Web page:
MM: I cannot explain why urban infrastructure and systems and how a city is run fascinates me. Arif Hasan has asked me many times why I am a “gutter ki queen.” I was born in London and so my first experience of the built environment was a good one. In Karachi, I am psychologically disturbed till today that we can’t have good pavements. I am driven to keep reporting and commissioning on Karachi (I don’t care about other cities) because it is such a rich city to report on, with such a wealth of people who understand it. Its solutions are so simple (OPP etc.), it suffers at the hands of decision-makers and its own people. I am driven and my team is dragged kicking and screaming to do the coverage as well. They all groan when I triumphantly declare, ‘This story needs a MAP!’ They have no choice. Imagine my glee when the rains flooded DHA. Aha, I thought, you guys all ignored my reporting on sewage and now you want to know how a sewage system works. It’s the only thing you could not buy for your mansions. It’s a collective thing. Everything else you could order in your bubble. My story, Crazy Rich Karachi, on why the city is so rich but its city government so poor was one of our most-read ones after rains. I was vindicated.

TNS: There has been a rise in independent digital news platforms, away from the mainstream, offering greater diversity and innovation in news while appearing to challenge censorship dictates. How do you assess this situation in terms of the media landscape in Pakistan?

MM: It was inevitable and the best will survive and thrive. Big media will peter along but be less relevant to new audiences on mobile phones. Generation Z doesn’t need big media. It doesn’t report for them. They know censorship. So apps and social media are allowing them to cut through the ‘BS’. They will suffer, however, when they will start to feel the need for independent reporting they can trust. We journalists will either have to understand this or flail around wondering what happened to our jobs.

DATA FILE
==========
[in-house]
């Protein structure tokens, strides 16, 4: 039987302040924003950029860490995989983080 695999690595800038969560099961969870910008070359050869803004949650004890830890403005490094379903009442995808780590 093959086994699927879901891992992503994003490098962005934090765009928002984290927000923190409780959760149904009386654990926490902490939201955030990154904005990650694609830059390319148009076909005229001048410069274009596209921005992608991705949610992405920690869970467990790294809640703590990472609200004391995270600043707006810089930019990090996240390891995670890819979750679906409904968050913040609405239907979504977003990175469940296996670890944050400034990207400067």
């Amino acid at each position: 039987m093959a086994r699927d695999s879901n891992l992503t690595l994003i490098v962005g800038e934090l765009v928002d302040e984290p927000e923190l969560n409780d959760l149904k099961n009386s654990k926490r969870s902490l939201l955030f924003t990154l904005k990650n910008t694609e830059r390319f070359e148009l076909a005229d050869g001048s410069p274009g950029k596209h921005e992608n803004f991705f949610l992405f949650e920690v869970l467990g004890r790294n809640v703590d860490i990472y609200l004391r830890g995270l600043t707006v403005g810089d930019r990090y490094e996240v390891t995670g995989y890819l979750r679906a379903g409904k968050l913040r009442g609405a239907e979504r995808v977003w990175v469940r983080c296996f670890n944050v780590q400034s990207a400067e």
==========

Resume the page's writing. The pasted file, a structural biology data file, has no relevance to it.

TNS: Digital platforms have also offered personalities, often referred to as “YouTubers”, a greater access to the people to produce content without the traditional interventions of mainstream media. But this has also spelled trouble in terms of the kind of content being packaged as journalism for a digital hungry audience, and that too in the absence of editorial gatekeepers. How do journalists navigate through this information flooding being done in their name?

MM: They have no navigation skills. Tame prime time TV anchors all start their YouTube channels and mimic YouTubers but fail. Independent journalists have still managed to wrangle some space. Younger journalists who are more digital savvy understand this but don’t have the editorial heft to ensure consistent beat coverage. Old big media is struggling to pivot to digital. Audiences are watching all this stuff and being discerning. But there are huge schisms that will hopefully narrow. People know when a story stinks. There is enough spirit of dissent to ensure, for the most part, the crap doesn’t stick.

TNS: What are some of the major challenges in running digital news platforms, when likes and shares are used to determine the “success” of news coverage or digital news platforms?

MM: The tyranny of the maw of a digital newsroom which needs to be eternally filled. The tyranny of digital audiences and their preferences. Google analytics has given me chronic anxiety. The numbers are an illusion. If you read Korean German philosopher Byung-Chul Han, he lays bare what digital is doing to us. I will walk away from it soon. Burnout is a challenge. Ignoring the audience is a challenge and knowing when to listen to them is a challenge.

TNS: Has there been any mentionable innovation in the digital news media in the country?

MM: I don’t pay attention to this stuff. I’m too busy fixing commas and trying to wrangle stories from TV for digital. Any free time is spent with my dog and trying to keep a lid on irreverence.

TNS: What is the scope of investigative journalism in the current environment where journalists are challenged with limited resources, especially finances, on one hand, and censorship and a sense of unprecedented clamp down on journalists on the other?

MM: Lots of scope. Lots of stories. Nothing should ever stop the story. I stopped seeing journalism from an impoverished mindset a long time ago. There will always be limited resources and censorship. There will always be stories and ways of doing them. I’m not letting it get in my way. I am naive and stupid like that.

TNS: In the end, what is your biggest fear and biggest hope in terms of journalism in Pakistan?

MM: My biggest fear is seeing a hyphenated adverb. Otherwise, I am fearless. Journalism will keep happening and getting better and it is already with all the brilliant, smart young people who are still coming to our newsrooms and doing data and mapping and python and coding and small stories and asking questions and paying attention. They are my hope. I am my hope. I can’t do anything else.

The writer is a member of staff. She can be reached at wajiha.hyder9@gmail.com and tweets @wajihahyder

“There will always be censorship, but there will always be stories”